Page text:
By Mary Ebeling
Transit services provide critical connectivity within and between communities of all sizes—urban and rural. A robust transportation system that includes public transit provides access to goods and services, and economic opportunity for those who cannot, or choose not to, drive. Rural communities face a particular challenge in providing transportation options to their residents, even as access to transit increases in importance for rural communities. Long distances increase costs for providing transportation infrastructure, and low population densities result in lower tax revenues. According to equity and quality of life measures, limited access to transit in rural areas places serious constraints on economic activity.
Two transit agencies in rural Montana and North Dakota offer best practice examples of how to provide public transit in rural areas and prove there is demand for service in these locales. Transit in these locations faces numerous challenges, from distance, low population density, dispersed jobs, school access, and medical transport. Recognizing the unmet demand and wanting to increase equitable access to the transportation system led to the founding of the North Central Montana Transit system in 2009. NCM Transit immediately exceeded ridership estimates, showing the true nature of the demand for public transit in very rural areas. Initial projections expected a few hundred riders in the first quarter, but over 13,000 people rode the bus in the first 200 days of service. Prairie Hills Transit in North Dakota runs a 6-county service area spanning over 12,000 square miles. The success of systems like Prairie Hills, and NCM Transit illustrates the demand for and importance of rural transit.
Transit helps improve mobility in rural communities. For example, as more people seek to age in place, many long-term rural residents find themselves losing the ability to drive at the same time their transportation needs begin to increase. Rural transit may not look like that “big city” bus many of us commonly think of. Rural transit may vary from a shared ride taxi system in remote villages, to vans, smaller 18-seat capacity buses, or even shorter length heavy duty buses.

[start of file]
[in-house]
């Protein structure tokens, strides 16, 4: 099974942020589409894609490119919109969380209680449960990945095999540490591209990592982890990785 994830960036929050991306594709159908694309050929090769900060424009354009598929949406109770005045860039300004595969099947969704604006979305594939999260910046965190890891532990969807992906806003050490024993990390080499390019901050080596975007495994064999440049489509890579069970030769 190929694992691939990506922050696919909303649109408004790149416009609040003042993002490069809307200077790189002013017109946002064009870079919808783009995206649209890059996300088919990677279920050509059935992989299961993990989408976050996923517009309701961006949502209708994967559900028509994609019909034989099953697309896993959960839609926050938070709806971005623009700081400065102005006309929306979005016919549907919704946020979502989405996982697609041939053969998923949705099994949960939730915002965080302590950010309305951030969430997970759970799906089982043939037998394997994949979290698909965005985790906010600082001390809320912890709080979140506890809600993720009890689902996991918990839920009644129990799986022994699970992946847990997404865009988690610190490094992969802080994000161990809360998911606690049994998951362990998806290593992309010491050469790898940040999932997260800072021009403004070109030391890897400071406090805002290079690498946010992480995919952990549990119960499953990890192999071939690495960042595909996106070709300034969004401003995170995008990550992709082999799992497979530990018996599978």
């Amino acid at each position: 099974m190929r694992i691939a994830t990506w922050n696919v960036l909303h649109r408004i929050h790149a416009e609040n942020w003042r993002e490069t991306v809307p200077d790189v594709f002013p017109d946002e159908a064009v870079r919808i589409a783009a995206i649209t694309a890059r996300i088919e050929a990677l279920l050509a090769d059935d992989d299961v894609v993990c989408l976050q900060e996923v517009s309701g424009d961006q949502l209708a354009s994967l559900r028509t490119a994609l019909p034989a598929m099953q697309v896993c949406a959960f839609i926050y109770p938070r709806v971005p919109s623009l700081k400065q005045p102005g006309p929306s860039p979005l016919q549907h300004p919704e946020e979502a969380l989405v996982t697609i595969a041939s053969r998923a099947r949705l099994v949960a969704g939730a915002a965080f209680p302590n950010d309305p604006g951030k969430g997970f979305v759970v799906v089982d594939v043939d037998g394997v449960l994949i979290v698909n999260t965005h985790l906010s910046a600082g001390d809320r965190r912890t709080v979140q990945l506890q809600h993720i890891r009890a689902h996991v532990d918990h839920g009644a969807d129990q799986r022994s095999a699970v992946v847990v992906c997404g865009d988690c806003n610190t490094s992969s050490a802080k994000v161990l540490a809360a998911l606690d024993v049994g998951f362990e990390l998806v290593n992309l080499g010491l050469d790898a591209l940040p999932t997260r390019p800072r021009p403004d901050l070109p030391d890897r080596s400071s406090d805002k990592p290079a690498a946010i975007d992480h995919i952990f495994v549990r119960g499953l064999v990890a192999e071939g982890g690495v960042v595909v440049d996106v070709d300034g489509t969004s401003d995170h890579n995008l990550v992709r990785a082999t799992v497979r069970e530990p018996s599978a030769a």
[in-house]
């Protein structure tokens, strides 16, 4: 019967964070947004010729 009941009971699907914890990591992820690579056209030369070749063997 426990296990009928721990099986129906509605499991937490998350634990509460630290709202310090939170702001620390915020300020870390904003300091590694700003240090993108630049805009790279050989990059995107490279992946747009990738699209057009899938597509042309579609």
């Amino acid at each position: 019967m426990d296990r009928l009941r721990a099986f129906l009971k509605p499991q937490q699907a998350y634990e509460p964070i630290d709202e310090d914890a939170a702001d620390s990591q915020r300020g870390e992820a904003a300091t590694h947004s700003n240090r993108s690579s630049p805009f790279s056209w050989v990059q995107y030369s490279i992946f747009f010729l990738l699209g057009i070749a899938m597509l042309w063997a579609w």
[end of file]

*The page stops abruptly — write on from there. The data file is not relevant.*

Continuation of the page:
Federal and state dollars to support rural transit are limited, so financing a system in an area as sparsely populated as northern Montana or North Dakota requires creativity. Partnerships are absolutely necessary for systems in the country’s rural areas. By casting a wide net to identify partners that can help shape and fund transit, these systems bring in business interests, educational systems, local and tribal governments, economic development interests, and medical/health care communities. All of these interest groups recognize the importance of providing this transportation and the role it plays in livability and quality of life.
Mary Ebeling is a Transportation Policy Analyst at SSTI.
By Mary Ebeling